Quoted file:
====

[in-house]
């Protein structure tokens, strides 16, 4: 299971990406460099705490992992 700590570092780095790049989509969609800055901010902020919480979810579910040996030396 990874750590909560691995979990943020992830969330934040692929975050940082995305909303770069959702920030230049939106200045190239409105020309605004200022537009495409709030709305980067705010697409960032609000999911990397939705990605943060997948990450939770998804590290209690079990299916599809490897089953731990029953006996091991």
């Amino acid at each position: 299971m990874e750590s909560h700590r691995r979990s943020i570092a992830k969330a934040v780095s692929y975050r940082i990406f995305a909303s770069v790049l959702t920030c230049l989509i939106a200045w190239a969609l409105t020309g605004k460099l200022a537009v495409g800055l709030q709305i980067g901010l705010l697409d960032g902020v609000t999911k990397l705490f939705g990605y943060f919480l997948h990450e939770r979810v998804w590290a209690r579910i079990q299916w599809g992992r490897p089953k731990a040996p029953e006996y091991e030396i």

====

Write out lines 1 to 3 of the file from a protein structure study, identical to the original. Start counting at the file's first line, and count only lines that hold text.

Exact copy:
[in-house]
């Protein structure tokens, strides 16, 4: 299971990406460099705490992992 700590570092780095790049989509969609800055901010902020919480979810579910040996030396 990874750590909560691995979990943020992830969330934040692929975050940082995305909303770069959702920030230049939106200045190239409105020309605004200022537009495409709030709305980067705010697409960032609000999911990397939705990605943060997948990450939770998804590290209690079990299916599809490897089953731990029953006996091991």
């Amino acid at each position: 299971m990874e750590s909560h700590r691995r979990s943020i570092a992830k969330a934040v780095s692929y975050r940082i990406f995305a909303s770069v790049l959702t920030c230049l989509i939106a200045w190239a969609l409105t020309g605004k460099l200022a537009v495409g800055l709030q709305i980067g901010l705010l697409d960032g902020v609000t999911k990397l705490f939705g990605y943060f919480l997948h990450e939770r979810v998804w590290a209690r579910i079990q299916w599809g992992r490897p089953k731990a040996p029953e006996y091991e030396i």